After Boeing smashes earnings, industrials face one more key test

Industrials see mega-sized rally, but can it last?

Industrial stocks are showing strength.

The sector has surged more than 9 percent this year — the second-best performer behind only energy — and is on pace for its best month in more than two years.

Key player Boeing soared more than 6 percent in premarket trading on Wednesday after posting earnings that easily topped analyst estimates. But this followed a disappointing quarter for Caterpillar. On Tuesday, two market watchers advised investors to hold off buying the sector until the noise settles and there's a better read on the sector as a whole.

"I don't think it's a buy anything in the sector setup, but I do believe that this week of earnings gives companies the way to restructure guidance because everything went bad in the fourth quarter," Michael Bapis said on CNBC's "Trading Nation."

Bapis, managing director of Vios Advisors at Rockefeller Capital Management, said a favorable regulatory environment for multinational companies could push these stocks higher, but that investors should wait to "see what earnings look like this week" and "re-evaluate on Monday."

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Caterpillar rebounded Tuesday, after sliding more than 9 percent Monday — its worst day since 2011 — following earnings. Minnesota Mining and Manufacturing also moved higher Tuesday after beating top and bottom line estimates. The company did, however, lower its guidance. Industrial giants GE and Honeywell also report earnings this week, before the bell on Thursday and Friday respectively.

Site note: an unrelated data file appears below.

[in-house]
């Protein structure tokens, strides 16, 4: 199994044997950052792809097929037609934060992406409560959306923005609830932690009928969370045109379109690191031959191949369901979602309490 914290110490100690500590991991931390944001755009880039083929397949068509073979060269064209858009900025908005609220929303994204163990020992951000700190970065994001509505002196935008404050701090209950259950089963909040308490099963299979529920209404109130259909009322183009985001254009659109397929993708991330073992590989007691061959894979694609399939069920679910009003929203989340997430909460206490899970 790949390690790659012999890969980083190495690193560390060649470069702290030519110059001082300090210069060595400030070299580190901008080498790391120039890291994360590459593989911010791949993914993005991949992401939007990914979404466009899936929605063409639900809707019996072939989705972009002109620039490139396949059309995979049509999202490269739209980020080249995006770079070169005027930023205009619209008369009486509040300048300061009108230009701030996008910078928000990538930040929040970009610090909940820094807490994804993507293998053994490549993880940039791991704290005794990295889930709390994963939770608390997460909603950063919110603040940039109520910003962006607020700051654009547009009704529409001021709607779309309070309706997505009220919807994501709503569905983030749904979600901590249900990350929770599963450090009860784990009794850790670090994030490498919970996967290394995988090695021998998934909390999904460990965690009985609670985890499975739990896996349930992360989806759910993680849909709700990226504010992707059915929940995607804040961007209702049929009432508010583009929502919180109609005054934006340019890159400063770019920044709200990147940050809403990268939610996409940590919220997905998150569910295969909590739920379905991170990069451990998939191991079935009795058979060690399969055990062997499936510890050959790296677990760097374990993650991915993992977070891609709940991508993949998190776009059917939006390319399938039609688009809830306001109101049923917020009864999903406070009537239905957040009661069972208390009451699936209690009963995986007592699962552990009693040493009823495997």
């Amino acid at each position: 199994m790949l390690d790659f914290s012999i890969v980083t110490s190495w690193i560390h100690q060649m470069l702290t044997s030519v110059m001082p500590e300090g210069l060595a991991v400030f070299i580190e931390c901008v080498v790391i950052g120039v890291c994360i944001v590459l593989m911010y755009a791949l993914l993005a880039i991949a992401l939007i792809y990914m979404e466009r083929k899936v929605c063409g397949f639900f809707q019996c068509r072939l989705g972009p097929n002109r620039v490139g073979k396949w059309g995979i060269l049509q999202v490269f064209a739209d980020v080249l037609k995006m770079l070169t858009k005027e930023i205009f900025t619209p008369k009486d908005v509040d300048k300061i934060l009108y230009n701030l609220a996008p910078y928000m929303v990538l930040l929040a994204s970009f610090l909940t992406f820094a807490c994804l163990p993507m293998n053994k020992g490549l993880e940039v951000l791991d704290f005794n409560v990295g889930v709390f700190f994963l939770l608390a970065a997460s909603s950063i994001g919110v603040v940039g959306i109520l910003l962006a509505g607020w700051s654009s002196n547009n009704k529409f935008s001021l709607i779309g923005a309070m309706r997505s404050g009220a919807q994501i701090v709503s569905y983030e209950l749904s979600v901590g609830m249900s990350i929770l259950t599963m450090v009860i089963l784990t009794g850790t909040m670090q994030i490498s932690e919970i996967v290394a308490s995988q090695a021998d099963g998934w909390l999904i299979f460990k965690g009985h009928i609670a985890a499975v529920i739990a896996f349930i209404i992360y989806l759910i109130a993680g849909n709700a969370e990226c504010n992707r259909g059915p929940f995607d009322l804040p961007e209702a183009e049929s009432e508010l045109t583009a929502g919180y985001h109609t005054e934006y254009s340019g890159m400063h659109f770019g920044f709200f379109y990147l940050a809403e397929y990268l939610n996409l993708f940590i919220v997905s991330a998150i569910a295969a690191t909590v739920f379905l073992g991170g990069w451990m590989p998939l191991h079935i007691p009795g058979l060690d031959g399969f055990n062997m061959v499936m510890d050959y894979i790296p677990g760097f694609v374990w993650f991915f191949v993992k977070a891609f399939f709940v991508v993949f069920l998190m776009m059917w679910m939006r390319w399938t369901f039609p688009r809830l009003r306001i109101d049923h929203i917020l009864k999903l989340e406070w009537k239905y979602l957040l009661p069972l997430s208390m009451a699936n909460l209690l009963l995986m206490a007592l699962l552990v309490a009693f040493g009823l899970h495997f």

Like Bapis, Miller Tabak's Matt Maley isn't buying the sector here despite recent strength.

"If you look at the chart on the XLI it bounced in late December off an incredibly important support level, its trend line going all the way back to the crisis lows back in 2009. Since then it's rallied very strongly," he said.

The XLI, an ETF that tracks the biggest industrial names, was trading around $70 on Tuesday. Maley says this is a key level for the ETF since it was previously the support level but is now the resistance line.

Essentially, $70 used to be the level that the ETF would bounce higher from after being in a downtrend, but after the broader sell-off in the fourth quarter, $70 became the high level that the ETF continuously struggled to stay above.

According to Maley, if the ETF can meaningfully break above $70, there could be more gains ahead.

"If it can [hold above $70], maybe it shows that all the concerns over global growth aren't quite as bad as they thought they were," he said, adding to "keep an eye on Honeywell, how things react to that later in the week. "